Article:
That ‘Catholic Ethos’ thing

Yesterday we had an Inset day, most of which was on the Catholic Ethos of the school. We were led in this by Fr Paul Farrer from Middlesborough who specialises in youth ministry. After the darkness of  last half term, with its tragic deaths of two of our students, the diagnosis with cancer of a year 9 student whose mother is a member of staff, and the death by cancer of a much loved colleague, it seemed fitting to focus on our distinctively Catholic ethos.

Fr Paul emphasised the meaning of Catholic as ‘universal’, and I remember thinking last term that I would like to have been able to take those who see faith schools as necessarily divisive into our community on the morning after our two students died, or on the day we held mass for them, or in the after school liturgy we held for our colleague and friend, Jo.

I understand the objections that some people have to state funding of faith schools. Yet, especially at times of grief, crisis and celebration, but also in both the still small moments of calm, and the daily bustle, the Christian focus of our school offers something of value that I think is perhaps impossible to find outside a faith community, and which I think is worth preserving – and it is not only people of faith who can see that.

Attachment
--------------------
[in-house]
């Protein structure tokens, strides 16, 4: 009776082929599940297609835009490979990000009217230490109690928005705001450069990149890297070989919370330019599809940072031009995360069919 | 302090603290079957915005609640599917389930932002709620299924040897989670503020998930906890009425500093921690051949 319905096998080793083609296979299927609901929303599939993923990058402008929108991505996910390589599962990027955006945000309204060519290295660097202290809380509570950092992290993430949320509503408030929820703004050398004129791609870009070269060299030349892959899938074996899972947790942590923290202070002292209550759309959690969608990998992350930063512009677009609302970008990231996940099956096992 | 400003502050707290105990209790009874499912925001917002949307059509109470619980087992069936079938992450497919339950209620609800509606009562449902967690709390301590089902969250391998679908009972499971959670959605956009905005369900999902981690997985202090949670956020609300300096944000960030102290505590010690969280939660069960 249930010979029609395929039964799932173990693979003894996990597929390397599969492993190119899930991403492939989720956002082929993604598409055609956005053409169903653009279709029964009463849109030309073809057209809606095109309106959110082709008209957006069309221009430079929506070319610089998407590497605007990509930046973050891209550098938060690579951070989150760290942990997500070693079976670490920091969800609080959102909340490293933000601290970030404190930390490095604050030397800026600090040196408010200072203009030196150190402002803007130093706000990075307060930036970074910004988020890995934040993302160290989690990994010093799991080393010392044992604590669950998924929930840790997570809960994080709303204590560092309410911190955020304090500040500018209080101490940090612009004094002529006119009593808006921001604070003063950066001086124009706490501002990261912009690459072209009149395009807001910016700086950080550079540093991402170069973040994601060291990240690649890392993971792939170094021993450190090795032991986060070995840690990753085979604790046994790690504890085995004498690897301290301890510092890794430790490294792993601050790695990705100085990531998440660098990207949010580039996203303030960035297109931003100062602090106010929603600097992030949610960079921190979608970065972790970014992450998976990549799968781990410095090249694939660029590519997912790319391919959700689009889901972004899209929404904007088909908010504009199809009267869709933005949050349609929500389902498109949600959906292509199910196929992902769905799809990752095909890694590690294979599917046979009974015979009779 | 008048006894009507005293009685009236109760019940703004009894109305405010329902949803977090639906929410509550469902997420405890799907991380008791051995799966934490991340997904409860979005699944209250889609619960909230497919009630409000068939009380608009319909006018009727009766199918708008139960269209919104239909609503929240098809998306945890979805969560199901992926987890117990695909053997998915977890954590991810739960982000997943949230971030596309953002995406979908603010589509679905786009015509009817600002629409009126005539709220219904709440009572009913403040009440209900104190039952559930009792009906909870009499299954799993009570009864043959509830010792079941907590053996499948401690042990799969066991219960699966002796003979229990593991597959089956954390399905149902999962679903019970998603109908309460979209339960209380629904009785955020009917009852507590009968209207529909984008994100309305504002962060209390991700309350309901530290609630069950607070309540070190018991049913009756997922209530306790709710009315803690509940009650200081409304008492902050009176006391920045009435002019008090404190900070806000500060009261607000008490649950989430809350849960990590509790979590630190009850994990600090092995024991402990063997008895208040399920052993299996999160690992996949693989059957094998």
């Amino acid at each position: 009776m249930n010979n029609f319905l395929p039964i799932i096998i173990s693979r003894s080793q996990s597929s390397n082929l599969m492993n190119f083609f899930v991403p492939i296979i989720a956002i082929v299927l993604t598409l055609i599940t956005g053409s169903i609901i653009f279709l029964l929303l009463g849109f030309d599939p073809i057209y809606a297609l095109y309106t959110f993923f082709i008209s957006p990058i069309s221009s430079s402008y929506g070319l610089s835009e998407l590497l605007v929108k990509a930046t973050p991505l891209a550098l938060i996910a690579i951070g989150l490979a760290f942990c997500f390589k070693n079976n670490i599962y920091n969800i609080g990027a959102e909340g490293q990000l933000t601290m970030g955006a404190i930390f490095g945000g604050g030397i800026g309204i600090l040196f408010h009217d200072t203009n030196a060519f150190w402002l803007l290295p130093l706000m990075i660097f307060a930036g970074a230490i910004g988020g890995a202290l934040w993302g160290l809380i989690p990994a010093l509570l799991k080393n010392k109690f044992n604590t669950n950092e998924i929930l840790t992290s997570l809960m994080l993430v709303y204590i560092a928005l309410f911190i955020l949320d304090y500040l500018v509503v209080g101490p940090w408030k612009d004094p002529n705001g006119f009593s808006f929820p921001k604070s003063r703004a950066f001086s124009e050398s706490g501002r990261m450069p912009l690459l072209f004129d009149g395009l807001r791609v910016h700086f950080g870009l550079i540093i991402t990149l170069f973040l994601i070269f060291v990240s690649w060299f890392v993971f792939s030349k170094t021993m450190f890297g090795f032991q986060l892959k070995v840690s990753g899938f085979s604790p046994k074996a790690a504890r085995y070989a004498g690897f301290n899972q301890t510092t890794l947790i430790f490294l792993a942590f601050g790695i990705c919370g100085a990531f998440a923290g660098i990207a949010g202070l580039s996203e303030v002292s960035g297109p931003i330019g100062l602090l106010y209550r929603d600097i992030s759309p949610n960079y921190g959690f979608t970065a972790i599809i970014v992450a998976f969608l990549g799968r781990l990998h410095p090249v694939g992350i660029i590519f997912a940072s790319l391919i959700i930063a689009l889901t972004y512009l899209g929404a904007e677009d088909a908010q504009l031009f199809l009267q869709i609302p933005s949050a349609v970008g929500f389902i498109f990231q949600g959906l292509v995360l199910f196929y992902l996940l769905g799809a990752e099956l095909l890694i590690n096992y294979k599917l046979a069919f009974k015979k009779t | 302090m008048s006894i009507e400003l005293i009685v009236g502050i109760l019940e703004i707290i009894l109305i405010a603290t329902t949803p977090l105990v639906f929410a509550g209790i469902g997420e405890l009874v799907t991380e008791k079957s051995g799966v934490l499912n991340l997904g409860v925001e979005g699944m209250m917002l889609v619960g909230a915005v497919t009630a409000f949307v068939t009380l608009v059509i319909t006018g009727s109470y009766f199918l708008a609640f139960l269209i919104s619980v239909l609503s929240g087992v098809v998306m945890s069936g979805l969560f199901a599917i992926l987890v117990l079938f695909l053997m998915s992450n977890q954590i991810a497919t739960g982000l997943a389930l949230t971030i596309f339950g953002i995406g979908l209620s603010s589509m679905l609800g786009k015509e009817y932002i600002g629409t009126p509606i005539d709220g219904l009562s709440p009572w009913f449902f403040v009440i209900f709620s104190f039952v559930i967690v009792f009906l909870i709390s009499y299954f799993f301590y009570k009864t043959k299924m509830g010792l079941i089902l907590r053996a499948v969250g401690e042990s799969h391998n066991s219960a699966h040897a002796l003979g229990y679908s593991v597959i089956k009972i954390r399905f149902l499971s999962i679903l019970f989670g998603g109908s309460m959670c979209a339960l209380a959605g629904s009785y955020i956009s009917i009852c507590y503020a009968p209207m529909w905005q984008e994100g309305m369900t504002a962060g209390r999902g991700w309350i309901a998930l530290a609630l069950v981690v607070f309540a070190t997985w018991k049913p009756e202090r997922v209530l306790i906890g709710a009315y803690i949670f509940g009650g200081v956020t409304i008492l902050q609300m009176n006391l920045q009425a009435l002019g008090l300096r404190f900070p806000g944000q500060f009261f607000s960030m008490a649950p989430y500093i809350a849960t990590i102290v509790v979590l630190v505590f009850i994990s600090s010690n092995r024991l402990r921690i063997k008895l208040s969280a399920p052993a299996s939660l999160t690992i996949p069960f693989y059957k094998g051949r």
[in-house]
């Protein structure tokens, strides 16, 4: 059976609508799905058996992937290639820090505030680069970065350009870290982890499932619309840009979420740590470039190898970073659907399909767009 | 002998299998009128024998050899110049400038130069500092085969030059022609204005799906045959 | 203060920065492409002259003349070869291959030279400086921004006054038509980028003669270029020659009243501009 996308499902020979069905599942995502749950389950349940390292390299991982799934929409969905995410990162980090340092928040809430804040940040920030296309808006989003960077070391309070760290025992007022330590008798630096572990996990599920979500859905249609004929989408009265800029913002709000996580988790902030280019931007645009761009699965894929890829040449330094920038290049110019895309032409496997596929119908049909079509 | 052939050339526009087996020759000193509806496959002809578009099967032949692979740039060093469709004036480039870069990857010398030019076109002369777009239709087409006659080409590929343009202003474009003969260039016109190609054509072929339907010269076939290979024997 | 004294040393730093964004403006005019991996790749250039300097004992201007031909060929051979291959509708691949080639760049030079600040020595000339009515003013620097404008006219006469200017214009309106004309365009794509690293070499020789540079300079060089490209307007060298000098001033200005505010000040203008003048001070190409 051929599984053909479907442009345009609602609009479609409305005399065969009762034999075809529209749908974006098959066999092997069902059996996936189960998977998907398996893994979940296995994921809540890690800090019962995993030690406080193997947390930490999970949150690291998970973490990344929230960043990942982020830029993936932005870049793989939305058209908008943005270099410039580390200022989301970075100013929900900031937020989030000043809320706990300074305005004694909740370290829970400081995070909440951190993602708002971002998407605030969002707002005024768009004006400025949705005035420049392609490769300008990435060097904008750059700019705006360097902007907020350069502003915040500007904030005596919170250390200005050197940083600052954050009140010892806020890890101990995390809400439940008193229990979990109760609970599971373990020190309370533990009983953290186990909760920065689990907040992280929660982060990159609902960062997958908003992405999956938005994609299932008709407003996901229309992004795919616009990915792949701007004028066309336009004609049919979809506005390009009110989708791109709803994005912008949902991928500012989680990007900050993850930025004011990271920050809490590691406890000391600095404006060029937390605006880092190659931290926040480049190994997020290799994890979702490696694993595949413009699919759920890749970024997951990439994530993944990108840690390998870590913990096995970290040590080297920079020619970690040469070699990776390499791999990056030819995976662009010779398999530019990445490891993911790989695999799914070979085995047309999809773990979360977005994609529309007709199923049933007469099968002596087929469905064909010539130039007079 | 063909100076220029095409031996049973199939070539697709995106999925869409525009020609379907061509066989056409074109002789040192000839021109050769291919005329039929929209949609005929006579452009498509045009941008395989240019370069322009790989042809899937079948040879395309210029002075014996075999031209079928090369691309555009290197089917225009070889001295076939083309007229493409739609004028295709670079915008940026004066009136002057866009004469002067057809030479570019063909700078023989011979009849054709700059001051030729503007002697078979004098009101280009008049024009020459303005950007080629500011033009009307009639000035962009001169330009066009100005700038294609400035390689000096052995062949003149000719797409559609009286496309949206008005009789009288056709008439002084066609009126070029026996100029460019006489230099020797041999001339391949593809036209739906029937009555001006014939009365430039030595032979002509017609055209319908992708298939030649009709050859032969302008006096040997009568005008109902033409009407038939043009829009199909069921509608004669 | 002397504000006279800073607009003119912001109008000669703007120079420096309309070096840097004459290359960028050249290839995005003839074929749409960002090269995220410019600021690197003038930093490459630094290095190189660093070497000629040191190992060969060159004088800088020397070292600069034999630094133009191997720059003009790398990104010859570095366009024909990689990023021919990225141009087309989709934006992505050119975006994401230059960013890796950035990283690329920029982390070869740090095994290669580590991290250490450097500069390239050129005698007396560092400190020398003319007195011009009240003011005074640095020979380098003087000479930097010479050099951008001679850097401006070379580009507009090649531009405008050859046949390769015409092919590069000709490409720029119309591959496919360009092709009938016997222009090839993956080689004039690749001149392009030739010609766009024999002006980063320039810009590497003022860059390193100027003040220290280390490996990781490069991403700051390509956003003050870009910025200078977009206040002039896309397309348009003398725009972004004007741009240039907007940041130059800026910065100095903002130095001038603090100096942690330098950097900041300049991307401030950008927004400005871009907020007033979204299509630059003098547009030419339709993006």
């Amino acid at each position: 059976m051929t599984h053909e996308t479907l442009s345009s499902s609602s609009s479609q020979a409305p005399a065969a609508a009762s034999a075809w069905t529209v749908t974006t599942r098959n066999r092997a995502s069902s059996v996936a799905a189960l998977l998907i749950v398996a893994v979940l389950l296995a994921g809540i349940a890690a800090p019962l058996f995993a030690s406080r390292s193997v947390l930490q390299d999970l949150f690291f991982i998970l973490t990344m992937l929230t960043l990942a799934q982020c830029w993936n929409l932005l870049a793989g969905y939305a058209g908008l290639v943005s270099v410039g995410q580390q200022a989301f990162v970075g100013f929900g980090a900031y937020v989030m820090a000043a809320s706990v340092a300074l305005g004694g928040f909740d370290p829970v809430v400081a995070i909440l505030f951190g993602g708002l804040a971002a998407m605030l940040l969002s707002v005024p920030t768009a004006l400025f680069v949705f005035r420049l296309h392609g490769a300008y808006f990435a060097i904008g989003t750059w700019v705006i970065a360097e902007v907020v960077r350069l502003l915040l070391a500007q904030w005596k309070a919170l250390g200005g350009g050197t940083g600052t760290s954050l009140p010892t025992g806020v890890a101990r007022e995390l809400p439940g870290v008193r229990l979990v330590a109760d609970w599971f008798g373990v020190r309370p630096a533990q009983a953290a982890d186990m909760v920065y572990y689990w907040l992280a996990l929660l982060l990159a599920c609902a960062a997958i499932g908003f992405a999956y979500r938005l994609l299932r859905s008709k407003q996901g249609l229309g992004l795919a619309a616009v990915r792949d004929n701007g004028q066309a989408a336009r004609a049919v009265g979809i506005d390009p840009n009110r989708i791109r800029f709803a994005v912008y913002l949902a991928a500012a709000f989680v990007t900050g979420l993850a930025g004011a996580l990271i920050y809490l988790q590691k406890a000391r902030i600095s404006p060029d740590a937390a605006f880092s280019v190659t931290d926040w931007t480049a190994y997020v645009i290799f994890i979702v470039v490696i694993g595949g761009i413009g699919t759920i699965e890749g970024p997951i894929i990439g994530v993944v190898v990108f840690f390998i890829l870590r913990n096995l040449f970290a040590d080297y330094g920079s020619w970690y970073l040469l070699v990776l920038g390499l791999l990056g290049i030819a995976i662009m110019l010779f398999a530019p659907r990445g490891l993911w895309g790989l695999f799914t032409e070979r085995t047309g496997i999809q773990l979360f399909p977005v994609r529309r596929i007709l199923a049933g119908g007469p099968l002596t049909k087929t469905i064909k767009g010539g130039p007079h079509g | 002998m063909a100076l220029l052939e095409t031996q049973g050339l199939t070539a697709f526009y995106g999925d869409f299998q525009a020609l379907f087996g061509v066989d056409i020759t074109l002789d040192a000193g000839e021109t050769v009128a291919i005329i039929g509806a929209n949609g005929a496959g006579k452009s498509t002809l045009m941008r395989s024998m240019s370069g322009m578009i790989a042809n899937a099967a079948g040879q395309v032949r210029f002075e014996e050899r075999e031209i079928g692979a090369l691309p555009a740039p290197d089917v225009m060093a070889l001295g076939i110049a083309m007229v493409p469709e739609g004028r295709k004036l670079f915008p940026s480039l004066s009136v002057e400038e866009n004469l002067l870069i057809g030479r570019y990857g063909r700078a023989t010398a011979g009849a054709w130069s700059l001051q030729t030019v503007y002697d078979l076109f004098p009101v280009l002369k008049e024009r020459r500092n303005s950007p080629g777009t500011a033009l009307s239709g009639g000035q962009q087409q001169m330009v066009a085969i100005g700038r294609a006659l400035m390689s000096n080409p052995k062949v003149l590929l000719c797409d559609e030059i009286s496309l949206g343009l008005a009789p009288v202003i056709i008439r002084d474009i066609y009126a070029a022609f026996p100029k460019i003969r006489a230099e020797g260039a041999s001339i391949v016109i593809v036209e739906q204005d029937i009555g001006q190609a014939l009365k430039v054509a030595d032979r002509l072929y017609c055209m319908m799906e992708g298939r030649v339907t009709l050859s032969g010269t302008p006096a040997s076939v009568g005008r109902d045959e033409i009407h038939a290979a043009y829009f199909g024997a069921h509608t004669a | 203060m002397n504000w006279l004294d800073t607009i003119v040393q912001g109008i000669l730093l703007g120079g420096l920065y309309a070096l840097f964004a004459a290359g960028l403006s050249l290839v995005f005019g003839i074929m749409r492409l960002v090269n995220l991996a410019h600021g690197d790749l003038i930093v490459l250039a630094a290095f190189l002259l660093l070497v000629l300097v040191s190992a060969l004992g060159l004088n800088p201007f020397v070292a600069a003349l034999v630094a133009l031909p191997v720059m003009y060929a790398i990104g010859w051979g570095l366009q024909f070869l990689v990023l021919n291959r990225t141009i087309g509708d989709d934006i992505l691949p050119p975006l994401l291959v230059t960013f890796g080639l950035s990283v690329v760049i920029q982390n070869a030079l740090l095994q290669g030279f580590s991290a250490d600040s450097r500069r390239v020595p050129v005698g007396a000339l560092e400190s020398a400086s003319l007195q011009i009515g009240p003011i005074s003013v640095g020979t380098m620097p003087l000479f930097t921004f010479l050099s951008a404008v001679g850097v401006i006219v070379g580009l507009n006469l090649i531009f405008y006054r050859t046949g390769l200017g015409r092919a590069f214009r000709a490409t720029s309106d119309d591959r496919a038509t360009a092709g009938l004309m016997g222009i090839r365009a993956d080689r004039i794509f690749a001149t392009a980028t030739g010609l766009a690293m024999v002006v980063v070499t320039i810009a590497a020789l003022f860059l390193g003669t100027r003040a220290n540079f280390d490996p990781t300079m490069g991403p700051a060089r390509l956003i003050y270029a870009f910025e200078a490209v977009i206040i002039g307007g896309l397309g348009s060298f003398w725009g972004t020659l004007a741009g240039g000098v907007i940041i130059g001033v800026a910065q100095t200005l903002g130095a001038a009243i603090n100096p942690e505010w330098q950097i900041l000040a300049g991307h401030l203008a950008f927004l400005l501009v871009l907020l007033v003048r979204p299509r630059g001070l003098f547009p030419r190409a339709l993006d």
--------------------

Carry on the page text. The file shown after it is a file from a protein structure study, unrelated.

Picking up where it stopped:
At one point during the morning we were asked to consider, among other questions, WHY we do what we do, rather than how we do it which is so often the focus. This links for me with the wider purpos/ed discussion that was kicked off last month, in which I was not the only person to suggest that ‘love’ might have something to do with it.

At the end of the day, the words of St Teresa of Avila were used. Those words had prompted me to write a morning briefing prayer several years ago:

Christ has no body now on earth but ours
No hands but ours, nor feet; no pair of eyes.
Only compassion should we radiate
from eyes that on the world we cast Christ’s gaze;
Only good actions should we ambulate
with feet that tread their footfalls in Christ’s ways;
Only soft blessings should accumulate
from hands that offer Christ’s work in this place.

(If that’s not why we do it, then why are we even here?

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